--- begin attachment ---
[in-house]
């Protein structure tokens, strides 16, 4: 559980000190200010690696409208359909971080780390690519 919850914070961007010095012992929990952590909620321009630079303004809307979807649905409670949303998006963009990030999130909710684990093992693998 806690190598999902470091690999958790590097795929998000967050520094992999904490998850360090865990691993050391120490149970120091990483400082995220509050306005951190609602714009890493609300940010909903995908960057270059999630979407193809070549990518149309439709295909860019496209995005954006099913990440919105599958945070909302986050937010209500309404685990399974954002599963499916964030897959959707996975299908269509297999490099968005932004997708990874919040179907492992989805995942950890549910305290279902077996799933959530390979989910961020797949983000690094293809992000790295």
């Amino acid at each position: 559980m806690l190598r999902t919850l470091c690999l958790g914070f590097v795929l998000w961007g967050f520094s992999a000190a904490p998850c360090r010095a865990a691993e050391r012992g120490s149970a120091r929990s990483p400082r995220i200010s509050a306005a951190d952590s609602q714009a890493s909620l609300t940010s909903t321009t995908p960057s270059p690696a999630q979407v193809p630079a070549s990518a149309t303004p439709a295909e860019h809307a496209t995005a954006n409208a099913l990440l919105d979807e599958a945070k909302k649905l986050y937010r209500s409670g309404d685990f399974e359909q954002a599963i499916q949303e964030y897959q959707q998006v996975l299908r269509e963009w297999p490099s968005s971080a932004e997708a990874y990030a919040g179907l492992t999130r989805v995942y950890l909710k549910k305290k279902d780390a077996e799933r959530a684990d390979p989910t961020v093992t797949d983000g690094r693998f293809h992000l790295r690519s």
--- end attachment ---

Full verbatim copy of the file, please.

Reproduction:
[in-house]
């Protein structure tokens, strides 16, 4: 559980000190200010690696409208359909971080780390690519 919850914070961007010095012992929990952590909620321009630079303004809307979807649905409670949303998006963009990030999130909710684990093992693998 806690190598999902470091690999958790590097795929998000967050520094992999904490998850360090865990691993050391120490149970120091990483400082995220509050306005951190609602714009890493609300940010909903995908960057270059999630979407193809070549990518149309439709295909860019496209995005954006099913990440919105599958945070909302986050937010209500309404685990399974954002599963499916964030897959959707996975299908269509297999490099968005932004997708990874919040179907492992989805995942950890549910305290279902077996799933959530390979989910961020797949983000690094293809992000790295």
């Amino acid at each position: 559980m806690l190598r999902t919850l470091c690999l958790g914070f590097v795929l998000w961007g967050f520094s992999a000190a904490p998850c360090r010095a865990a691993e050391r012992g120490s149970a120091r929990s990483p400082r995220i200010s509050a306005a951190d952590s609602q714009a890493s909620l609300t940010s909903t321009t995908p960057s270059p690696a999630q979407v193809p630079a070549s990518a149309t303004p439709a295909e860019h809307a496209t995005a954006n409208a099913l990440l919105d979807e599958a945070k909302k649905l986050y937010r209500s409670g309404d685990f399974e359909q954002a599963i499916q949303e964030y897959q959707q998006v996975l299908r269509e963009w297999p490099s968005s971080a932004e997708a990874y990030a919040g179907l492992t999130r989805v995942y950890l909710k549910k305290k279902d780390a077996e799933r959530a684990d390979p989910t961020v093992t797949d983000g690094r693998f293809h992000l790295r690519s």